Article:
(Image courtesy of Markforged.)
Trending technologies often take the form of solutions looking for problems—just look at AI, blockchain or the Internet of Things. All three of these examples have the potential to disrupt almost every facet of our lives, but potential alone isn’t enough to justify replacing human workers, converting all your funds into the latest cryptocurrency or embedding an RFID tag into every product. Developing new technology is difficult, but deciding how to apply it can be even trickier.
The question of whether or not to use additive manufacturing (AM) for production is a perfect example. By now, the business case for 3D printing prototypes is well established, but as any manufacturing engineer knows, there’s an enormous gulf between prototyping a product and manufacturing it—just ask Tesla.
So, how do you decide whether or not to use AM to produce your next part?
“This is a central question to many of our customers and there isn’t a single answer that determines when a part is right for AM,” said Nicholas Sondej, senior application engineer at Markforged. “When selecting potential applications, we look at a range of factors to scope out the limits of a virtual envelope of their application space and then refine our criteria until we find applications that fit.”
3D Printing Existing Parts
When it comes to the question of whether to switch to AM for existing parts, Sondej noted the basic economic criteria for consideration, including all-in manufacturing cost, lead time, production volume and delivery timeline.
“In general, in order to recommend AM in such a case, we need to see improvements in at least one of these categories, otherwise there wouldn’t be reason to change manufacturing techniques,” Sondej said.
3D-printed valve made with Markforged’s Onyx material. (Image courtesy of Markforged.)
However, these criteria are not set in stone: one might be willing to pay more to get parts faster, for example, if it would reduce unplanned downtime or get a production line up and running again.
“A small difference in part cost between a mass manufactured part and an additively manufactured one is inconsequential if the AM part can prevent a company from losing tens or hundreds of thousands of dollars per hour in lost production,” Sondej said. “This is exactly what at least one Markforged customer has done.”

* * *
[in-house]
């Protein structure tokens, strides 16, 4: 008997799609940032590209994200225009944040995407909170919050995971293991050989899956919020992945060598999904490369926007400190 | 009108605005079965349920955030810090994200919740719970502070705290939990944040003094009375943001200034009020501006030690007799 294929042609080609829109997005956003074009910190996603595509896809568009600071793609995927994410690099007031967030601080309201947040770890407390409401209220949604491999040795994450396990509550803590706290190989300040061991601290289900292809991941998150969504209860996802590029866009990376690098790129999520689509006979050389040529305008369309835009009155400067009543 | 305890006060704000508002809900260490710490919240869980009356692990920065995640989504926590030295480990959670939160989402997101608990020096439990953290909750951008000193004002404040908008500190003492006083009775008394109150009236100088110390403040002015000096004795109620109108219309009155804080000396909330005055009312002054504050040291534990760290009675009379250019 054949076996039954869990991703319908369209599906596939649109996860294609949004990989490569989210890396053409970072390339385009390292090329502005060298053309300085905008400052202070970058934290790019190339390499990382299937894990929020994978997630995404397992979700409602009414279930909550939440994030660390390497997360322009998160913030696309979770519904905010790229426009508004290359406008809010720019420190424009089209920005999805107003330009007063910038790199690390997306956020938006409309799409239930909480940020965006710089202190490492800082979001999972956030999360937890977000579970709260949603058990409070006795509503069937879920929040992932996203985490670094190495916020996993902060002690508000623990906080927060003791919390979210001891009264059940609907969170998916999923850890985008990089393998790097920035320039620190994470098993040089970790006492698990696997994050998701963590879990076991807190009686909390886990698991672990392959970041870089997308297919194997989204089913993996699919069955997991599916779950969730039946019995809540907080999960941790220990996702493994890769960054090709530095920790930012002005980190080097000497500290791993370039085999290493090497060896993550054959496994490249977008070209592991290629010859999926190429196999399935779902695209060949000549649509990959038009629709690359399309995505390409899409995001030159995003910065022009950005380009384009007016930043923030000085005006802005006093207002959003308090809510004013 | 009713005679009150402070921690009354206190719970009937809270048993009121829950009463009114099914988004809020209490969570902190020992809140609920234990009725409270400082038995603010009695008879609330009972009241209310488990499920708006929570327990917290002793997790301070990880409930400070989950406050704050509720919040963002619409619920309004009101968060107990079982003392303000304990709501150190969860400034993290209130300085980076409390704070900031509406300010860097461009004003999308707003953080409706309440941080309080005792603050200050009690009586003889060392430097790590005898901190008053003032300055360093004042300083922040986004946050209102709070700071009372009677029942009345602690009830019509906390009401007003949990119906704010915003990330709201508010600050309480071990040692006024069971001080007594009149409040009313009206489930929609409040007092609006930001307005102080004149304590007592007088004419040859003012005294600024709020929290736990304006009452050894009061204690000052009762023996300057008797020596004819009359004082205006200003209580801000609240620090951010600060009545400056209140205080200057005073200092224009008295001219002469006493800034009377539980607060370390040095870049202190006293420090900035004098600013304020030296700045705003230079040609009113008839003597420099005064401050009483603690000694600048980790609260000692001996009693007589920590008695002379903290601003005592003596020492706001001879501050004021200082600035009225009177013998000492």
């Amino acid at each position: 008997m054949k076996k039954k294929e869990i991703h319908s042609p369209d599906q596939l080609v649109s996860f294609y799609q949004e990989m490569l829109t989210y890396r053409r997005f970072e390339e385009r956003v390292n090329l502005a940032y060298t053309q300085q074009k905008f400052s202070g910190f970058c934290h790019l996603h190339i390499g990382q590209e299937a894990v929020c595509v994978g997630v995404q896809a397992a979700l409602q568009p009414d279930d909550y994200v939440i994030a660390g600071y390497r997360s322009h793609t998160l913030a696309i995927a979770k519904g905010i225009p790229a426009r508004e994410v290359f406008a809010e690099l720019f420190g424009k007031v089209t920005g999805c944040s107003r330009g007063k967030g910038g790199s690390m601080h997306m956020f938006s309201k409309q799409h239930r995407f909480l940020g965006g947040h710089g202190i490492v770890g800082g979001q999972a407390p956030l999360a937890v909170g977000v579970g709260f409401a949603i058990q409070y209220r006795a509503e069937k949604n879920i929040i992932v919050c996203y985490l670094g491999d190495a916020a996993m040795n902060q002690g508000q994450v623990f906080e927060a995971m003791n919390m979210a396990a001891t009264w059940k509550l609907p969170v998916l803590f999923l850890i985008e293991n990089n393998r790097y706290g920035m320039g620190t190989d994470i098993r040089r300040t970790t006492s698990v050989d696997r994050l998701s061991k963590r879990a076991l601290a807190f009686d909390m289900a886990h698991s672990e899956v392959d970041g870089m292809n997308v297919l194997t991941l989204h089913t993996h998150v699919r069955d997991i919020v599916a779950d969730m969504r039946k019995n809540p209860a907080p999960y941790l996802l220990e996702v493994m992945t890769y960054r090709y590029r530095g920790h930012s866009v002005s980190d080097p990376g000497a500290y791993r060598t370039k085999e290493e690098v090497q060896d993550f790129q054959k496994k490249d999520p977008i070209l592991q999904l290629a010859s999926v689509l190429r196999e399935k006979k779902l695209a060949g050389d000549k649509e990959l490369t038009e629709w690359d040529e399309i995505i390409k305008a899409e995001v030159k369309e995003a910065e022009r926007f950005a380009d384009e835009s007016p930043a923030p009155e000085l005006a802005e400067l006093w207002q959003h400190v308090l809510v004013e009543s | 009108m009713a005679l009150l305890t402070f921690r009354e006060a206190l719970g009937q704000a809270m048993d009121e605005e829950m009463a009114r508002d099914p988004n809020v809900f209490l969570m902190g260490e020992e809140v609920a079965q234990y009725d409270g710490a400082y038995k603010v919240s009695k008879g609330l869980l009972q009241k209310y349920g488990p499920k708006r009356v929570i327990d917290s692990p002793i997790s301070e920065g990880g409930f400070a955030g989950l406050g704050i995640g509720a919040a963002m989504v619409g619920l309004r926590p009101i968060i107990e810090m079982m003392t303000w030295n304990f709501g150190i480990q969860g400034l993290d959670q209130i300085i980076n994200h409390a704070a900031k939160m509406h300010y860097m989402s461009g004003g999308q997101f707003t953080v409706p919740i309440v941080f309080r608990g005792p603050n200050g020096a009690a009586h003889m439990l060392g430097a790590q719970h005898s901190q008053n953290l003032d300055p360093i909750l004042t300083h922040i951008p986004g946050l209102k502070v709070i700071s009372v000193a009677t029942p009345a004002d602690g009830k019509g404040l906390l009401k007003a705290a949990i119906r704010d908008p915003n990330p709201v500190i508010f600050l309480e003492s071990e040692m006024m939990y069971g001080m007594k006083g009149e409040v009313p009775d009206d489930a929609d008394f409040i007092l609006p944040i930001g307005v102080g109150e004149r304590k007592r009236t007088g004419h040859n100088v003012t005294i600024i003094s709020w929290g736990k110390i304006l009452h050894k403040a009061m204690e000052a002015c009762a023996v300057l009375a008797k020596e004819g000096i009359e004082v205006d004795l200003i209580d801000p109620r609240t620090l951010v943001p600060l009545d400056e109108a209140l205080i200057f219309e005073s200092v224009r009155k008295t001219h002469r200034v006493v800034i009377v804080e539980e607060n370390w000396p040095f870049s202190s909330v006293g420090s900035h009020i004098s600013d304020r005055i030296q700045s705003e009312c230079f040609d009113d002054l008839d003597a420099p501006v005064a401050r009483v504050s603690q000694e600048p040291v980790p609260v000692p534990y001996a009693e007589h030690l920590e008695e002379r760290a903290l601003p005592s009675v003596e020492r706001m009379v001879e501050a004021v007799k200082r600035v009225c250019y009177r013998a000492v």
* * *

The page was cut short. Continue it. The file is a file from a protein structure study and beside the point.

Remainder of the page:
Additive Manufacturing Production Volume
Of all the economic criteria listed above, production volume is likely the biggest decider in terms of whether or not AM makes sense for your part. Although 3D-printed parts are currently being produced in greater quantities than ever before, this process is still a long way from being able to compete with traditional manufacturing processes when it comes to volume production.
3D-printed welding fixture. (Image courtesy of Markforged.)
That being said, AM can support volume production indirectly via 3D-printed fixtures and tooling. In these cases, the fast turnaround and high level of customization that AM offers can easily outweigh the benefits of conventional processes, especially when you compare material properties.
“WIth Markforged’s composite fiber reinforced prints we can achieve parts with tensile strengths higher than that of 6061 aluminum, and so we tend to recommend AM for parts such as tooling and fixtures which are traditionally made from aluminum or steel,” Sondej said. We can even replace stronger or harder metals, such as carbide, by incorporating hardened off-the-shelf inserts with a printed part.”
Design for Additive Manufacturing
Economic factors aside, part design generally plays the biggest role in deciding whether or not to use AM. This means that if you’re looking to 3D print an existing part, you’ll need to be prepared to redesign it.
“If you look at nearly every other manufacturing process on earth, an expert in that process would be highly skeptical of using it to produce a part that was designed for a different process, at least in any significant quantity,” Sondej noted. “It may be possible, especially with CNC machining, but in most cases, you specifically design parts to take advantage and avoid limitations of a particular process.”
High-strength 3D-printed workholding. (Image courtesy of Markforged.)
Lead time always needs to be taken into account when switching between manufacturing processes, but AM has the added consideration of being able to produce geometries that aren’t otherwise possible. Depending on your material requirements, there can be other benefits as well.
“Three particular applications come to mind from a volume perspective,” Sondej said. “Functional prototypes, production tooling and fixtures (including maintenance-related replacement tooling) and end-of-life replacement parts. We have customers doing all three of these right now with both our composite and metal printers.”
Additive Manufacturing vs. Traditional Production
There are many nuances to the decision of whether to use AM or a more traditional production method. Sondej noted the trade-offs between agility and efficiencies of scale, in particular.
“At a certain volume of production, mass production technologies will eventually become cheaper than 3D printing, but in order to achieve those efficiencies, you have to know that your part design isn’t going to change before you achieve an ROI,” he said. “An expensive production die to stamp sheet metal parts isn’t worth the cost if you realize your part design needs to change before it produces enough saleable parts to break even.”
In other words, if you’re working in an industry with quick model turnover or one where designs are frequently updated, AM may be a more economical solution than one requiring large upfront costs, such as injection molding.
It should be clear by now that this article only scratches the surface of using AM for production.
For more information, download our eBook: Should You Use Additive Manufacturing to Produce Your Next Part?